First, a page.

When it comes to layout, ‘less is more’ will achieve better design through simplicity.
Beginners often ask: How many colors should I use in my layout? How many different typefaces should I pick? Which images will look best? With so many different elements to choose from, it’s important to keep layouts simple to ensure designs not only look beautiful but read effectively. Here are six design ideas that will help you to simplify your layouts.
Color is a powerful tool when creating a new layout, but it’s also important not to get carried away. Before you start designing, choose a color palette of two to four colors and limit yourself to these options. This will ensure the colors in your designs are striking, effective and cohesive, and don’t overpower the composition of your design.
A monochromatic color palette, like this image, includes light and dark versions of a single color, anca can be applied to design for an harmonious feel.
Before and during the creative process, always ask yourself, what is the purpose of my design? What is the ultimate goal and what is the overall message? Make sure everything has a reason to be included in the design. And remember don’t be afraid of white or negative space, which space refers to empty areas within your layout. It can used to frame your elements effectively.
As Coco Chanel famously said, “Before you leave the house, look in the mirror and take one thing off.” It’s easy to get carried away so choose your design elements selectively.
Think visually and let the graphic elements do the talking. Icons are an efficient and effective way to convey your message as well as adding an interesting visual aspect to your designs. However, like other graphic elements, don’t go crazy; most icons work best alone.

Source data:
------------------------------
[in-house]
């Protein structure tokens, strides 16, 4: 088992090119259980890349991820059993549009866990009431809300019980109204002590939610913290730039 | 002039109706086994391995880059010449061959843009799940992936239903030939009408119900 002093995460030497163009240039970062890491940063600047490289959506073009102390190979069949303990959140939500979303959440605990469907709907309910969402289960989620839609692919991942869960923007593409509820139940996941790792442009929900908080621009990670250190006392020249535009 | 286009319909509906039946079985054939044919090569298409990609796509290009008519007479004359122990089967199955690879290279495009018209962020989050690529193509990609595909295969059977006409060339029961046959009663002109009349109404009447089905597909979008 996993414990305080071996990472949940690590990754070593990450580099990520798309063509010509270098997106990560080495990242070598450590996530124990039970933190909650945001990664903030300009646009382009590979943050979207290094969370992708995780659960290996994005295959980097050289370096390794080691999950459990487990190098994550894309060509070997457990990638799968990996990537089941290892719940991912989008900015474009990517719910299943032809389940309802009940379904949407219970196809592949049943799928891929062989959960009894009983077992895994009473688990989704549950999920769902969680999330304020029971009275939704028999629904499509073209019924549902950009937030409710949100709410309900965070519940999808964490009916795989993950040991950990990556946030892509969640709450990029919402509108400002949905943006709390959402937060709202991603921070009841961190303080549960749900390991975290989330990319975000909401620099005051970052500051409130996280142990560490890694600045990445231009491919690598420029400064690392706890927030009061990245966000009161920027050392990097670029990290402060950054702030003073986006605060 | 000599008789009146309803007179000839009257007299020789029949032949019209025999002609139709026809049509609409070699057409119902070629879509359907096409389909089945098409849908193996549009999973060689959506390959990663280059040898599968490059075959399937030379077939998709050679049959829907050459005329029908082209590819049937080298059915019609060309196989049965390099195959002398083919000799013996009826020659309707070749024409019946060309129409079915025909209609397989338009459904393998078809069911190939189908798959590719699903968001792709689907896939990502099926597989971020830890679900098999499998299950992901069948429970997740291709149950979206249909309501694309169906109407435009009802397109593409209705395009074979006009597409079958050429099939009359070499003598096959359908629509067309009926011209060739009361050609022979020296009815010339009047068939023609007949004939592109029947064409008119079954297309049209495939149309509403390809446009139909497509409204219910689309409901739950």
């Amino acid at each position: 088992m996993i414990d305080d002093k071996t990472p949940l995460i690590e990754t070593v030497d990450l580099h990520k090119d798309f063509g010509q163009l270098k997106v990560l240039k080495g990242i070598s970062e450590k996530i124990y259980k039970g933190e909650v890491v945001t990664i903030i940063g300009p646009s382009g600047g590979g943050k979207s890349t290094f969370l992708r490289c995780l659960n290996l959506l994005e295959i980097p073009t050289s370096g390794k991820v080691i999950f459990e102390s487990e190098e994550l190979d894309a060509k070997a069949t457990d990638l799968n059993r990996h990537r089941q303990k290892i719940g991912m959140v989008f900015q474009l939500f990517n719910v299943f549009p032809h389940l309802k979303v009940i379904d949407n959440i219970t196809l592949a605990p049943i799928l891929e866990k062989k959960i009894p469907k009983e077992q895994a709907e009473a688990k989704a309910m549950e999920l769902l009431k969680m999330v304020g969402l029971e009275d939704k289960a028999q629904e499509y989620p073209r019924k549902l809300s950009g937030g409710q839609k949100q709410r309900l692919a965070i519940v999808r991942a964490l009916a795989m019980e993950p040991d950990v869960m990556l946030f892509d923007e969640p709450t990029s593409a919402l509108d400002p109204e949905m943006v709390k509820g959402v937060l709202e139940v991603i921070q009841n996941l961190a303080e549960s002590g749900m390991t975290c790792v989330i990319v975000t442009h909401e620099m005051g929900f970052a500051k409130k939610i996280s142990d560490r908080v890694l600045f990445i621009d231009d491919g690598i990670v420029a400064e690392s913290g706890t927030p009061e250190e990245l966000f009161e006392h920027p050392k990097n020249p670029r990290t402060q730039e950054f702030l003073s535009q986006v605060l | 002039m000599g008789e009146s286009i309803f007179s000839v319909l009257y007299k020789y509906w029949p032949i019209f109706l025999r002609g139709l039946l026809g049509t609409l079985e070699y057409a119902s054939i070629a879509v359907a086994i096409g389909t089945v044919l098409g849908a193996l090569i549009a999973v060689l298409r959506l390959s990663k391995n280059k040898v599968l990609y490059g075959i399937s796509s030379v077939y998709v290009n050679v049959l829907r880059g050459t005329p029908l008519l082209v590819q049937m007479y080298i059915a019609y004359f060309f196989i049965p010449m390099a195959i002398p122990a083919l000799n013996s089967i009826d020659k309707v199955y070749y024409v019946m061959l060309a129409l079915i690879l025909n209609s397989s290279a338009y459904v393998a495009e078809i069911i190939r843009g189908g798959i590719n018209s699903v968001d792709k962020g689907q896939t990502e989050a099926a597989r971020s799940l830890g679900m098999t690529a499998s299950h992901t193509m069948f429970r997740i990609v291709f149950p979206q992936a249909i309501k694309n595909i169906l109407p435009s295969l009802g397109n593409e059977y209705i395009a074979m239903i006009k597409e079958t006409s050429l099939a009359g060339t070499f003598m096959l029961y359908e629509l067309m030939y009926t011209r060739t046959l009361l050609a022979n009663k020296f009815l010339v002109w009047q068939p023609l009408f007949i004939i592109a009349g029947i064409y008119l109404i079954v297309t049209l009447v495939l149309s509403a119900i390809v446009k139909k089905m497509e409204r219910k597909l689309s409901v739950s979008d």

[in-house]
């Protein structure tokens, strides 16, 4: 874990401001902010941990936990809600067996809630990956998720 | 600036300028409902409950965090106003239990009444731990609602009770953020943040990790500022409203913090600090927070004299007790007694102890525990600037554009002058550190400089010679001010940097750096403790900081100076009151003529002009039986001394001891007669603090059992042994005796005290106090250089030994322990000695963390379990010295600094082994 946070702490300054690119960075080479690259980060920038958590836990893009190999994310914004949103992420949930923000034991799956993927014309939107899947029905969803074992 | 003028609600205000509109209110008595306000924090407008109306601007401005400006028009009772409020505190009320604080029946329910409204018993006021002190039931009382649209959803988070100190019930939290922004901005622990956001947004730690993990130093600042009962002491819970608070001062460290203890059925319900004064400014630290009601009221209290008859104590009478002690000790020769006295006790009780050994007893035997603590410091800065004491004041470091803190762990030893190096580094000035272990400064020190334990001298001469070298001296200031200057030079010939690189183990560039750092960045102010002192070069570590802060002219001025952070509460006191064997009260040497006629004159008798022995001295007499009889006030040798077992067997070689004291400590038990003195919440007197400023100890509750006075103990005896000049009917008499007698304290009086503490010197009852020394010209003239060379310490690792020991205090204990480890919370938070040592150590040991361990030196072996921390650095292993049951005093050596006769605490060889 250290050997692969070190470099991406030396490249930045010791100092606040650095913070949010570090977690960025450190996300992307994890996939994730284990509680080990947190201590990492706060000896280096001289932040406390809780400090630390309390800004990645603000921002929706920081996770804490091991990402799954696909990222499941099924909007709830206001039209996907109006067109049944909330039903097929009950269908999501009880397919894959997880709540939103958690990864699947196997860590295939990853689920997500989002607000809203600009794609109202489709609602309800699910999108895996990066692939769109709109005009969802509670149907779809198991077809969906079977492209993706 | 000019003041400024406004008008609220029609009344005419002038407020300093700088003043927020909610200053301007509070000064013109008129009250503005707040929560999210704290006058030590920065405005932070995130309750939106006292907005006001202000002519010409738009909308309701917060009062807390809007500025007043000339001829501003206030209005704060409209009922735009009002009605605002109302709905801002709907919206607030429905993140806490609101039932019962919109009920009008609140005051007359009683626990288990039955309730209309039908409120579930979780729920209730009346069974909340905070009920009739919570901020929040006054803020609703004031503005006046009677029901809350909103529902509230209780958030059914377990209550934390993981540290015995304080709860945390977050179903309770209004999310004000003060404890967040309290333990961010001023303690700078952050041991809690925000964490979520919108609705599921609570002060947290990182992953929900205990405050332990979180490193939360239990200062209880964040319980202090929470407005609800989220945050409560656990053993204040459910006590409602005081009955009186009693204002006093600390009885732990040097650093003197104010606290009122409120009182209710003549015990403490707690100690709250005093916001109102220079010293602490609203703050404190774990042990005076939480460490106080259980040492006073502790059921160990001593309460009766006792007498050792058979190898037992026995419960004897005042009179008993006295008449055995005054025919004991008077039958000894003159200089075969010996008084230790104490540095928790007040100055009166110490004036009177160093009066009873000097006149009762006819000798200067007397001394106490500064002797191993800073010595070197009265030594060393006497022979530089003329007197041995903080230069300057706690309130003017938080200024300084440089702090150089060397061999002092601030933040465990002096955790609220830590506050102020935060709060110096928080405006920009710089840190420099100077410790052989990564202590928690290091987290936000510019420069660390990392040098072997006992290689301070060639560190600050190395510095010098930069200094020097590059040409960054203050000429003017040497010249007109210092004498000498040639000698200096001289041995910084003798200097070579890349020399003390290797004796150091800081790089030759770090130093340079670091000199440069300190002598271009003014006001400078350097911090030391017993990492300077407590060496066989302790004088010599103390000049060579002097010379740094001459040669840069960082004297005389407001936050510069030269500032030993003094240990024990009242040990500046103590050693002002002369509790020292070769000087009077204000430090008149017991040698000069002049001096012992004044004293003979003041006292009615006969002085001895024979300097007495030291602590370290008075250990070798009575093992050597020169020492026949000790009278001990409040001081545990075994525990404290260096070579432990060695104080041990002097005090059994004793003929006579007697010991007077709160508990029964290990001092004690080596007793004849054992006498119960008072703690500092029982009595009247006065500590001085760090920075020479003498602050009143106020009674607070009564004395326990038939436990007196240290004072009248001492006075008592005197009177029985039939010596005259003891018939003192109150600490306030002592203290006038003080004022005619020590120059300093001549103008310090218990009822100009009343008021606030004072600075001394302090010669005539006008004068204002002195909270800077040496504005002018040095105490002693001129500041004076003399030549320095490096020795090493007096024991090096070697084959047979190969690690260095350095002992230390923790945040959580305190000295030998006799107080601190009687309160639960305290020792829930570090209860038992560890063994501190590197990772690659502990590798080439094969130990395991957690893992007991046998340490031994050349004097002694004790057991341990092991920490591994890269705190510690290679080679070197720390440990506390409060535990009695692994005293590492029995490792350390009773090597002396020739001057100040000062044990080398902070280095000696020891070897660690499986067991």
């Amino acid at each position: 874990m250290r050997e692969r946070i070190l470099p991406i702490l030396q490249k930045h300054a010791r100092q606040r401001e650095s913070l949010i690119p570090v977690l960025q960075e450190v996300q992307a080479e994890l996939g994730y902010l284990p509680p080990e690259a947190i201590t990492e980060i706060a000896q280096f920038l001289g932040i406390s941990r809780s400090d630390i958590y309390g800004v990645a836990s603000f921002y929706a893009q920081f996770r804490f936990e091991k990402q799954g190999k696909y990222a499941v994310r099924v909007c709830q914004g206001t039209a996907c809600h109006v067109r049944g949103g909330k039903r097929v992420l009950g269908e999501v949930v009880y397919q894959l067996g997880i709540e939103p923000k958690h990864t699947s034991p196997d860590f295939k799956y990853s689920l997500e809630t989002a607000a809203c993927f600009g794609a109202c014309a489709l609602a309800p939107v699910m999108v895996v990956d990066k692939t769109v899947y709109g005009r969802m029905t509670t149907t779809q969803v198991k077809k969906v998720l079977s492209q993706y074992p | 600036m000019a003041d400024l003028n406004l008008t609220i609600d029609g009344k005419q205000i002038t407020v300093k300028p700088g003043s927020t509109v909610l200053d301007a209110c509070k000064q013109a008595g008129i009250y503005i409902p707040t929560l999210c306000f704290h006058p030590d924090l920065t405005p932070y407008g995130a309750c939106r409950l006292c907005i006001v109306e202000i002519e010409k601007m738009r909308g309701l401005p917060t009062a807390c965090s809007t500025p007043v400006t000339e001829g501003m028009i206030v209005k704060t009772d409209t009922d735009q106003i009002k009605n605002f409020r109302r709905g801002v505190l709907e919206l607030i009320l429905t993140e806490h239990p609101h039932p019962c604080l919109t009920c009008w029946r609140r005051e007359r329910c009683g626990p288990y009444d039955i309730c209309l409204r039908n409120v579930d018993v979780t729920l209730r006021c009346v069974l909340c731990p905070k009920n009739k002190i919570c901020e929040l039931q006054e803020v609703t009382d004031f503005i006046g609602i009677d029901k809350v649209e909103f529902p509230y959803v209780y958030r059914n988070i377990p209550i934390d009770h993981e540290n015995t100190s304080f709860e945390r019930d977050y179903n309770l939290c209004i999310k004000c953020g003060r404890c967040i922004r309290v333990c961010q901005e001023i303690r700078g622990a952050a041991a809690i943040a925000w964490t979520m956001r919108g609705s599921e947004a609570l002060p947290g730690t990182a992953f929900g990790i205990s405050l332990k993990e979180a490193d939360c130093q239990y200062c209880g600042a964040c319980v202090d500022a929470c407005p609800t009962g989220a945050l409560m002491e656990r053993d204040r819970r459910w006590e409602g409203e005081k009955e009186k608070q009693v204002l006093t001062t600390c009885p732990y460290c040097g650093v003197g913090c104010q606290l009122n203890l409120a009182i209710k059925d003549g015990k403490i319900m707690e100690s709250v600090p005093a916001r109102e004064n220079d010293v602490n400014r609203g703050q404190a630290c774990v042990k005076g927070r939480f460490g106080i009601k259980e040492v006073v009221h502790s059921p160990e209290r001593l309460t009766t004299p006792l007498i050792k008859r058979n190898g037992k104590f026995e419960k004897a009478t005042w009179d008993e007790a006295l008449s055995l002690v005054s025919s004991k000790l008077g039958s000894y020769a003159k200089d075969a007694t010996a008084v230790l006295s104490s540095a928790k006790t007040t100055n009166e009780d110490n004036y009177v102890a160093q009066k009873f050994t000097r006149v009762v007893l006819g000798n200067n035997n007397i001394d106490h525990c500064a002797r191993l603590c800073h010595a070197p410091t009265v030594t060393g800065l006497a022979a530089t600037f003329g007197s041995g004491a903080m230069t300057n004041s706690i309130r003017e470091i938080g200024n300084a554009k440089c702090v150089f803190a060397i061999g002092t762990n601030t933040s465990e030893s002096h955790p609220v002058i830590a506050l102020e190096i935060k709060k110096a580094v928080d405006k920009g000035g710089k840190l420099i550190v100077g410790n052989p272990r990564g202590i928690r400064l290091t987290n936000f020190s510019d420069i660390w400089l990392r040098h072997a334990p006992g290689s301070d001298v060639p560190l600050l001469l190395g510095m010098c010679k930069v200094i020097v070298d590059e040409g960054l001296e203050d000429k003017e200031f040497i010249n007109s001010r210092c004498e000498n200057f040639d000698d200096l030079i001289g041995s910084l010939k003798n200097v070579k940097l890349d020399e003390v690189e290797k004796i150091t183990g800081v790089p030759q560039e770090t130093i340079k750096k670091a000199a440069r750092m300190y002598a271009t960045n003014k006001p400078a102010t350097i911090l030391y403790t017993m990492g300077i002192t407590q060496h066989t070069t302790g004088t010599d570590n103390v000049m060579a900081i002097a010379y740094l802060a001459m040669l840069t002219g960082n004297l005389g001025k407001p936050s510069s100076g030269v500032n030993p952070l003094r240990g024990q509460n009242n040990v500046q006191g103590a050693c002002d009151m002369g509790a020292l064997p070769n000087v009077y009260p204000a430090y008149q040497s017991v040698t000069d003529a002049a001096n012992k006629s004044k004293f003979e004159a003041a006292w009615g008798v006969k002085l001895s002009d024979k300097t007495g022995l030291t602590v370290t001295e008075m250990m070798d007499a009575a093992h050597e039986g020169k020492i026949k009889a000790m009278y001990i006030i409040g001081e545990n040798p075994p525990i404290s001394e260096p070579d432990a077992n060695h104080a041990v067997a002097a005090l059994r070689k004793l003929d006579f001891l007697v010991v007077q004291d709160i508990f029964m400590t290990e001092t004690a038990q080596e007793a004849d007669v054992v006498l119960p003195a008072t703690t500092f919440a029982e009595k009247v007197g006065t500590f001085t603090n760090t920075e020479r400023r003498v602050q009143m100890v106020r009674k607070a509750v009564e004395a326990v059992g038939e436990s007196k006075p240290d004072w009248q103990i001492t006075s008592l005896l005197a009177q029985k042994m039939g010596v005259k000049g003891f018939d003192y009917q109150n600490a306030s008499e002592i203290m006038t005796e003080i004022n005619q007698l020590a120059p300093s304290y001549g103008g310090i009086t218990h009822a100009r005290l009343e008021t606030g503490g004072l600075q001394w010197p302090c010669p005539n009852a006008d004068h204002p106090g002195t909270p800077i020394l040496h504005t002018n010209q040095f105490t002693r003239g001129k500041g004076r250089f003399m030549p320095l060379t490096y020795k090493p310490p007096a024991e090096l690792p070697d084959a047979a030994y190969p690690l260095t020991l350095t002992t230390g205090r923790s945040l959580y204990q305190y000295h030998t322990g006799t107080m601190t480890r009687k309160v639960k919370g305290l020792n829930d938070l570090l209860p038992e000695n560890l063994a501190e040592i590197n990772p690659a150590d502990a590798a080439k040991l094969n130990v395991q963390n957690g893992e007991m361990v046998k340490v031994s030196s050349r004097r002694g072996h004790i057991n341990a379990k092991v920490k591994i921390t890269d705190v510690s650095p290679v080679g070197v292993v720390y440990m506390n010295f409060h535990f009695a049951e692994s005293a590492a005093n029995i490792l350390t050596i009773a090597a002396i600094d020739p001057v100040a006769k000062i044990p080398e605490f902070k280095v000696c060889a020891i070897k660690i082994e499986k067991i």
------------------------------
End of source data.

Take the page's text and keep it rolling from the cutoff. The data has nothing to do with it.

Here, the Twitter icon has been placed inside the ‘O’ letter replacing the need for the phrase, ‘Follow me on Twitter’.
Choosing typefaces that complement each other is a vital part of an aesthetic appealing layout, but again, be selective. Limit your font palette to two or three, including their style variants, such as bold, italic, condensed.
In this image, a serif and sans serif font have been used together (Josefin Slab and Roboto). Also, different font sizes have been used for different lines of text to establish visual hierarchy.
Use contrast to create a design that is simple yet effective. Contrast helps particular design elements stand out from one another and can also be used to enhance the mood of an image. Here, the white text stands out from the pink circle, which jumps out from the black background.
Still feeling a little overwhelmed by layout? Well, always remember the number three. Think three font sizes, three colors, three bullet points… this is how.
Use THREE font sizes
As mentioned before, different font sizes will establish visual hierarchy in text and it tells the audience what to read first (the most important) and what to read last (the least important). The eye is naturally drawn to large elements, so always make sure your heading, or the information you want people to read first, is the biggest. This should be followed by your subtitle, then your body text. This image uses two different fonts and three different font sizes:
Use THREE bullet points
Bullet points present information in an ordered and legible fashion. Three bullet points provides readers with information without overcomplicating a design.
Combine THREE elements
Restricting a layout to three elements doesn’t need to reduce your creativity. Rather it gives a framework to experiment within. And using the golden ratio or rule of thirds can make for a harmonious and well-proportioned, attractive design. The image on the left combines a photo background, transparent shape and text, while the image on the right combines a photo background, icon and text.
Position THREE images
Using a grid to position three images can create a visual narrative or theme. Applying a photo filter will give the images a unified and consistent look.
Work to the ‘less is more’ design principle for simple but effective layouts. Restrict the number of fonts, colors and elements you include so as not to detract or distract from the graphic’s main message.